As a toddler, your child is starting to master language. You can encourage toddler talking skills with everyday play ideas – listening to your child, chatting together, singing and telling stories.

About toddler talking

Your toddler’s language will start to ‘explode’ soon, although your child has been learning about words, sounds and back-and-forth conversations since birth.

You can keep encouraging toddler talking by singing, saying nursery rhymes, talking, reading and telling stories.

What to expect: toddler talking

Your toddler will probably start to:

  • speak in correct sentences from 24-30 months
  • be understood more by strangers from 26-36 months
  • use pronouns (I, you, me, we, they) and some plurals from 26-36 months
  • understand most of what adults say by about three years.

By birthday number two, your toddler will probably enjoy naming everyday things, like ‘doggie’ and ‘drink’. She’ll also be able to understand and follow a simple request, like ‘Bring me your book’ or ‘Wave bye-bye’.

By the age of three, your child will probably move on to simple sentences, like ‘Where doggie gone?’ By now strangers will probably be able to understand most of what your child says, even though he’ll still struggle to express some words clearly.

Talking can be frustrating for toddlers – they can have so much to tell you but can’t quite get the words out. If you give your toddler time, she’ll get there eventually. Trying and making mistakes are important parts of learning.

Toddlers respond best to encouragement and interest, rather than correction or being made fun of, so try to avoid correcting your toddler’s mistakes too often. 

Learning to talk is a complex skill. When you’re helping your child express himself, try to focus on having fun together, rather than seeing it as just a teaching opportunity.

Play ideas to encourage toddler talking

The more words you expose your child to, the more words she’ll learn. Here are some play ideas to encourage toddler talking:

  • Read with your child.
  • Talk about the ordinary things you do each day – for example, ‘I’m hanging these clothes to dry outside because it’s a nice day’.
  • Respond to and talk about your child’s interests. For example, if your child is pretending to drive a car, ask him where he’s going.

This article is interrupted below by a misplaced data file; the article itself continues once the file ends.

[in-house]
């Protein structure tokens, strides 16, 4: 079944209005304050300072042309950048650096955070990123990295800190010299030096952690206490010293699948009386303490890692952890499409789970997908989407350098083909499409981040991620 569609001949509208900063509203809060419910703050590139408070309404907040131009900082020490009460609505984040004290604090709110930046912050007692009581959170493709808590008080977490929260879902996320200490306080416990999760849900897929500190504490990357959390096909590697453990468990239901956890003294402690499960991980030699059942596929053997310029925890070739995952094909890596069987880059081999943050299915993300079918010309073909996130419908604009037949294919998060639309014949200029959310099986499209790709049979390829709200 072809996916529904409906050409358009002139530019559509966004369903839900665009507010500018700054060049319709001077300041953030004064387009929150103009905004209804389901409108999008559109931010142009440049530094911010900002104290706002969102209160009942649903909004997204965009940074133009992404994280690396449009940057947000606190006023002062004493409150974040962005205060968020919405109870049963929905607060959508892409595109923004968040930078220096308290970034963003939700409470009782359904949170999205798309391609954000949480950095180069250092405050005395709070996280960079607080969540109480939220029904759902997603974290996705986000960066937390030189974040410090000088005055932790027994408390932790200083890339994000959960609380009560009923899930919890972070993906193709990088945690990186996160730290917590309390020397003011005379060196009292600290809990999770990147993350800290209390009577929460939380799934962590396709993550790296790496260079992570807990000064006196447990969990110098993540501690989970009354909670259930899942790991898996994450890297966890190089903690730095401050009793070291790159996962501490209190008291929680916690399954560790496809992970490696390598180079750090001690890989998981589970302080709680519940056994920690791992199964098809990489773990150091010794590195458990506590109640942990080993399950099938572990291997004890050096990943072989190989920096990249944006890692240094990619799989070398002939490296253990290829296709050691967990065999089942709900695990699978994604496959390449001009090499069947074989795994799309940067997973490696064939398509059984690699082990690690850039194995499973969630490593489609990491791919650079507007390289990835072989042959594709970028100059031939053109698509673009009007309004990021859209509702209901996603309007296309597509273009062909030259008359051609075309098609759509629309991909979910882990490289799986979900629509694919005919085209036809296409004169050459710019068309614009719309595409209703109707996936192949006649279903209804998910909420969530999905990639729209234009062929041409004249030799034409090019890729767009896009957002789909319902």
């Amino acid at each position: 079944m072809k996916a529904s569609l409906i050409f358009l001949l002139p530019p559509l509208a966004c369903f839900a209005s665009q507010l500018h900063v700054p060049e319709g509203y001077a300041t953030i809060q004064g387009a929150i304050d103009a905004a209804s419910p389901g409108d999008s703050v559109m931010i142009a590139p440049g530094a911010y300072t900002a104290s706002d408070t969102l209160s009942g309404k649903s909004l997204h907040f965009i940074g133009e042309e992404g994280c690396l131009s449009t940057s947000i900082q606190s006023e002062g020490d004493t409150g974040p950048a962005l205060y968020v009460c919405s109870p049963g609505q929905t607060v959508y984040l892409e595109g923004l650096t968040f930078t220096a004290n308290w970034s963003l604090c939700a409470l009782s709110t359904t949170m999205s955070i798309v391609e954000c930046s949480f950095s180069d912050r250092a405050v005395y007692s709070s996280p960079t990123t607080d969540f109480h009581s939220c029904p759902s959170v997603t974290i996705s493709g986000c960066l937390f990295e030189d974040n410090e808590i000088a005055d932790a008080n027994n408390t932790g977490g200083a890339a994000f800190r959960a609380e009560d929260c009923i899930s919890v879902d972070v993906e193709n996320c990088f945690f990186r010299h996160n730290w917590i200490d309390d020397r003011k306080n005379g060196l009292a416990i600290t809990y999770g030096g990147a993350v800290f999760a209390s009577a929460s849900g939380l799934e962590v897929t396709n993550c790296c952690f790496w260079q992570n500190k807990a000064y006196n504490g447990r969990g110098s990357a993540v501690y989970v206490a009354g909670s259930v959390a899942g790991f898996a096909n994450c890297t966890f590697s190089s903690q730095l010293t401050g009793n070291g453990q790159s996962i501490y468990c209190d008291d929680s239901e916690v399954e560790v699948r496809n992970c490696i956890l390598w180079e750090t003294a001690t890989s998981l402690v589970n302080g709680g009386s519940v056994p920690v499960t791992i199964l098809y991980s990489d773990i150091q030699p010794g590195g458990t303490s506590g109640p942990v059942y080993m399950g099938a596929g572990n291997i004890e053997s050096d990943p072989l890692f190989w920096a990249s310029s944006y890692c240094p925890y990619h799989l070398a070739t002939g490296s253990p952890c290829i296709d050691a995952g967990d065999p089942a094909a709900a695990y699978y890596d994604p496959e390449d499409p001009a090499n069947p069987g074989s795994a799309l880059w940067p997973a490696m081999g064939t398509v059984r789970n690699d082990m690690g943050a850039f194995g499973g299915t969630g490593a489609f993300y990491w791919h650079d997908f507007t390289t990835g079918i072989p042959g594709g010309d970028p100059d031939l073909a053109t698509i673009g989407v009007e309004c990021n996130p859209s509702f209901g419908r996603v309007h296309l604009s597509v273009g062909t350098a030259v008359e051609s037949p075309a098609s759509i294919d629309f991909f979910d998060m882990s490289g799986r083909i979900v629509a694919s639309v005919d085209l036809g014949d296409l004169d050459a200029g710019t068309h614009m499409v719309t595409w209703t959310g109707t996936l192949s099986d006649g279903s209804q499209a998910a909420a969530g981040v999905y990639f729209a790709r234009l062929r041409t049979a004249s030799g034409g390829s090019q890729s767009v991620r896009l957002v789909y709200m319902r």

• Recite nursery rhymes and sing songs. Play rhymes, stories and songs in the car.
  • Copy your child’s attempts at words to encourage two-way conversation. Also build on basic words – for example, when your toddler says ‘train’, you can say, ‘Yes, it’s a big red train’.
  • When your child is ‘talking’, show that you’re listening by smiling and looking at her. Also praise your child’s efforts to talk.
  • Leave time after you talk to give your child a chance to reply. He might not always have the right words, but he’ll still try to respond. This helps children learn about conversation.
  • Point to and name body parts, or make it into a game – for example, ‘Where is your mouth?’ 

Screen time and toddler talking 
Screen time
 isn’t recommended for children under 18 months, other than video-chatting. After 18 months, your child can have some screen time, but it’s best to watch or play with your child.

Long periods of screen time have been associated with a range of health issues in toddlers and preschoolers, as well as the slower development of language skills, short-term memory and poorer social skills. 

Concerns about toddler talking

If at 18 months your toddler isn’t babbling often, isn’t using meaningful words or doesn’t seem to hear you or listen when others are talking, it’s a good idea to see a GP, paediatrician or child and family health nurse.

You might also want to see a child health professional or talk to your child’s carer or early childhood educator if you can’t understand your child’s speech by the time she’s three, or if she still isn’t speaking much by this age.

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Last updated or reviewed
17-11-2017

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Raising Children Network is supported by the Australian Government. Member organisations are the Parenting Research Centre and the Murdoch Childrens Research Institute with The Royal Children’s Hospital Centre for Community Child Health.

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